Tax Late Filing

How to Avoid Late Filing and Payment Penalties?

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Can you file on time and still owe late payment penalties? Yes.

Late Filing and Late Payment Penalties:

With the coronavirus came changes to how we live and perform everyday activities, including filing our taxes. The Internal Revenue Service (IRS) announced Wednesday that it is pushing back the filing deadline for 2020 returns from April 15 to May 17, 2021.

Still, if you think you're going to miss that tax deadline, it's essential to understand how that will impact you and your finances and what you should do to minimize the costs and consequences. Only then can you quickly move forward and get back to the things that matter.

Here's what you should know:

Late Penalties:

If you are due a refund, there is no penalty if you file a late tax return. If you owe tax and failed to file and pay on time, you will most likely owe interest and late penalties on the tax you pay late. To keep interested and late penalties to a minimum, you should file your tax return and pay the tax as soon as possible. Here are some facts that you should know.

  1. Two penalties may apply. One penalty is for filing late, and one is for paying late. They can add up fast. Interest accrues on top of the penalties.
  2. Penalty for late filing. If you file your 2020 tax return more than 60 days after the due date or extended due date, the minimum penalty is $205 or, if you owe less than $205, 100 percent of the unpaid tax. Otherwise, the penalty can be as much as five percent of your unpaid taxes each month up to a maximum of 25 percent.
  3. Penalty for late payment. The penalty is generally 0.5 percent of your unpaid taxes per month. It can build up to as much as 25 percent of your unpaid taxes.
  4. Combined penalty per month. If both the late filing and late payment penalties apply, the maximum amount charged for the two penalties is 5 percent per month.
  5. An extension does not apply to the payment. You thought you were good until October 15 because you filed an extension in time, right? Not necessarily. If you owe tax, an extension does not extend your time to pay– it only extends the amount of time you have to file. If you think you owe, make an estimated payment or pay 110% of your 2020 tax liability to fall under the safe harbor.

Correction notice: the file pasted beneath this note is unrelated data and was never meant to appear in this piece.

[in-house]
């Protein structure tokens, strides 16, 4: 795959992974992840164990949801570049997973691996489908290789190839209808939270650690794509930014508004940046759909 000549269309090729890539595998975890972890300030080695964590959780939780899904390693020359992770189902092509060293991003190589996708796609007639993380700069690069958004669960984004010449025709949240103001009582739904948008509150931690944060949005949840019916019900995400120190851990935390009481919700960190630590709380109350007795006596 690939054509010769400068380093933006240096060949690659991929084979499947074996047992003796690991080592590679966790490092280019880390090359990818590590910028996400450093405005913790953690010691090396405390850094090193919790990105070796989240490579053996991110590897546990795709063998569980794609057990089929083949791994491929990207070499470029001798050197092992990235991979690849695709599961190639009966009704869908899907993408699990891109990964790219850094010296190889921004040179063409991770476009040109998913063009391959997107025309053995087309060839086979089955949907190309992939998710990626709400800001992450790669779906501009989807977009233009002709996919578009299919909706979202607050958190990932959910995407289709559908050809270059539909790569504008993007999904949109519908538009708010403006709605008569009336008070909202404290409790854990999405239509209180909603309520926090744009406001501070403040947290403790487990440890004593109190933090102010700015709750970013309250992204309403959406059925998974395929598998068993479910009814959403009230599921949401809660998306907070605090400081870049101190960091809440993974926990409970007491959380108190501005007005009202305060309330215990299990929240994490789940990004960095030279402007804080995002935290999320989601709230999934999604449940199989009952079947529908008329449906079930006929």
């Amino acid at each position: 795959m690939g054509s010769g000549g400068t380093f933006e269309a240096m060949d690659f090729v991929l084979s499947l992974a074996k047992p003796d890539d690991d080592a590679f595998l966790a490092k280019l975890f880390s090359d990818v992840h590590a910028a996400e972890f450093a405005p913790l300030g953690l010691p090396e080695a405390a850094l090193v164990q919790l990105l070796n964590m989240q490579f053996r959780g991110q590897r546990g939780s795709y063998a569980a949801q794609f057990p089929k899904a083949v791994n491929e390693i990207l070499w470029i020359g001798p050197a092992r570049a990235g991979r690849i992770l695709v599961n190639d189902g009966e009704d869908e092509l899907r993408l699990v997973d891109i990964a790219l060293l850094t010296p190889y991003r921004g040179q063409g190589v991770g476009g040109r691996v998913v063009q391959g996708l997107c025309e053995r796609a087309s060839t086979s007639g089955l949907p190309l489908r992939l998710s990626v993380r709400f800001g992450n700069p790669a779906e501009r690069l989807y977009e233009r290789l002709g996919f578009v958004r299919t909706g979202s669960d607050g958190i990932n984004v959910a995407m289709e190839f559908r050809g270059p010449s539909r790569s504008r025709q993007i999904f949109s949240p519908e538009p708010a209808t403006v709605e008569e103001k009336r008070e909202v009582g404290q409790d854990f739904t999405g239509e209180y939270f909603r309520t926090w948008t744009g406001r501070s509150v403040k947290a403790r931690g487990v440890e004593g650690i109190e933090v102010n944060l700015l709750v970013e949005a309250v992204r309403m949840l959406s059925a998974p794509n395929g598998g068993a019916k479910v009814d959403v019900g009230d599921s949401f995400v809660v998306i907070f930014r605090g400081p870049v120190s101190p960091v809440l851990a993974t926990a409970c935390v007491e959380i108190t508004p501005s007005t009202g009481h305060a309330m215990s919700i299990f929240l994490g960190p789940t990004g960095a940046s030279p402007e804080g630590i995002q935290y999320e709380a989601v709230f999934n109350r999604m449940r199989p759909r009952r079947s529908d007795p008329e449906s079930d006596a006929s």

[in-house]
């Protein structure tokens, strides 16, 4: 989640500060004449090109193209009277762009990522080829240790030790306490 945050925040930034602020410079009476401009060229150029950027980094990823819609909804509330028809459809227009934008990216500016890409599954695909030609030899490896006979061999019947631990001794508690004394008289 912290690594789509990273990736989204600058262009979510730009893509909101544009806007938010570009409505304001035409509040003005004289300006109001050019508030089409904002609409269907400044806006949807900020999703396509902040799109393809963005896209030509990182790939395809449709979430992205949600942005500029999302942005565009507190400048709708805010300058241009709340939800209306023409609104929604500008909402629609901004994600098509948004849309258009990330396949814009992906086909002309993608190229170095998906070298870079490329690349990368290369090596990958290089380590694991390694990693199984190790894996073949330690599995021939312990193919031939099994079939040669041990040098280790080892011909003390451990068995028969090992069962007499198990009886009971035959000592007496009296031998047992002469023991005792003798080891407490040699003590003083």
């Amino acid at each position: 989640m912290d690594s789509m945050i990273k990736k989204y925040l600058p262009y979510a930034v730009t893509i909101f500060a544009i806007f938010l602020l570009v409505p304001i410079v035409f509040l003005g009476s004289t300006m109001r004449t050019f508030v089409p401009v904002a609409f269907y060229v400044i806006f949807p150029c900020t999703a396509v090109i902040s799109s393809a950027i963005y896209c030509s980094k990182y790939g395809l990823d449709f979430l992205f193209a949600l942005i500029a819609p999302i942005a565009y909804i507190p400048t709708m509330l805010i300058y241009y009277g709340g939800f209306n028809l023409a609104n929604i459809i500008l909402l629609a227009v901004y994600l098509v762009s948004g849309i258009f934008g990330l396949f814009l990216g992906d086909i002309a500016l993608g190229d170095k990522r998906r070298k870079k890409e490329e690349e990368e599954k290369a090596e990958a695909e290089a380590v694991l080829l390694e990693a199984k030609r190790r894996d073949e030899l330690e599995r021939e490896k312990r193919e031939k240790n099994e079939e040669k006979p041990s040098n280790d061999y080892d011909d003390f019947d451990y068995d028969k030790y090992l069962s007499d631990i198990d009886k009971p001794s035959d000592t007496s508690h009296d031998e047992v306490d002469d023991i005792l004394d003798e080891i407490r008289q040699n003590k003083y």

6. File even if you can't pay. You are filing on time and paying as much as you can to keep your interest and late penalties to a minimum. If you can't pay in full, getting a loan or paying by debit or credit card may be less expensive than owing the IRS. If you do owe the IRS, the sooner you pay your bill, the less you will owe.
  7. Payment Options. Explore your payment options on the IRS website at IRS.gov/payments. IRS Direct Pay is a fast and free way to pay directly from your checking or savings account for individuals. You can also mail a check (also free) or pay with a debit/credit card for a fee through a third-party site. The IRS will work with you to help you resolve your tax debt. Most people can set up a payment plan using the Online Payment Agreement tool on IRS.gov.
  8. Late payment penalty may not apply. If you requested an extension of time to file your income tax return by the tax due date and paid at least 90 percent of the taxes you owe, you might not face a failure-to-pay penalty. However, you must pay the remaining balance by the extended due date. You will owe interest on any taxes you pay after the due date.

Always keep in mind the two types of penalties: late filing and late payment.

Let's chat. You can book an appointment here.

Miguel A. Palma, CPA, PFS, CGMA

Founder of Palma Financial Services, Inc.
miguel@palmafinancial.com

Palma Financial Services, Inc. ("PFS")has helped small business owners minimize income taxes and build wealth since 1998.

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